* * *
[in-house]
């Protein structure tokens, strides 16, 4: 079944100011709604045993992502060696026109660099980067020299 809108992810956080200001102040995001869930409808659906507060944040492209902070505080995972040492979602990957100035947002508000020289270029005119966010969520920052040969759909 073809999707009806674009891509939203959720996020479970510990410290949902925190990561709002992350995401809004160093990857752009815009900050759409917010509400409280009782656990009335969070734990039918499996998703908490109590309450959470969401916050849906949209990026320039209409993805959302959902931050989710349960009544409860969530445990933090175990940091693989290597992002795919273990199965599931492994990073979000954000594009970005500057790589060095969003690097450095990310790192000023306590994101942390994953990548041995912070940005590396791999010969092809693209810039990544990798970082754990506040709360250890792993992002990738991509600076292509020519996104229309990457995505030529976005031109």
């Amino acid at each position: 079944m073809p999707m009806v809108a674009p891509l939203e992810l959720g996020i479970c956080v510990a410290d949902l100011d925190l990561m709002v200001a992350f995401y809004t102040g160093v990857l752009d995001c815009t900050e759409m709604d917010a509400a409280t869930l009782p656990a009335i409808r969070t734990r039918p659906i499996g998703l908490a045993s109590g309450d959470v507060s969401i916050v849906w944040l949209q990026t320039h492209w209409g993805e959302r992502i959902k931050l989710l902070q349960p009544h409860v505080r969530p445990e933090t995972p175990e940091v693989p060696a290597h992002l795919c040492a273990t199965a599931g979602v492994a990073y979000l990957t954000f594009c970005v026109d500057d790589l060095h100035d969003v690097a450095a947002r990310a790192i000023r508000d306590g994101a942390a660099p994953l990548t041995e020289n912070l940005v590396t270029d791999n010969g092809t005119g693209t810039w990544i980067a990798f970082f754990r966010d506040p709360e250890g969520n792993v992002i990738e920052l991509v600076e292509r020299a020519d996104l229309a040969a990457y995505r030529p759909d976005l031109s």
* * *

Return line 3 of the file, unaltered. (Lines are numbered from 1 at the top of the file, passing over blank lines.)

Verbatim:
């Amino acid at each position: 079944m073809p999707m009806v809108a674009p891509l939203e992810l959720g996020i479970c956080v510990a410290d949902l100011d925190l990561m709002v200001a992350f995401y809004t102040g160093v990857l752009d995001c815009t900050e759409m709604d917010a509400a409280t869930l009782p656990a009335i409808r969070t734990r039918p659906i499996g998703l908490a045993s109590g309450d959470v507060s969401i916050v849906w944040l949209q990026t320039h492209w209409g993805e959302r992502i959902k931050l989710l902070q349960p009544h409860v505080r969530p445990e933090t995972p175990e940091v693989p060696a290597h992002l795919c040492a273990t199965a599931g979602v492994a990073y979000l990957t954000f594009c970005v026109d500057d790589l060095h100035d969003v690097a450095a947002r990310a790192i000023r508000d306590g994101a942390a660099p994953l990548t041995e020289n912070l940005v590396t270029d791999n010969g092809t005119g693209t810039w990544i980067a990798f970082f754990r966010d506040p709360e250890g969520n792993v992002i990738e920052l991509v600076e292509r020299a020519d996104l229309a040969a990457y995505r030529p759909d976005l031109s």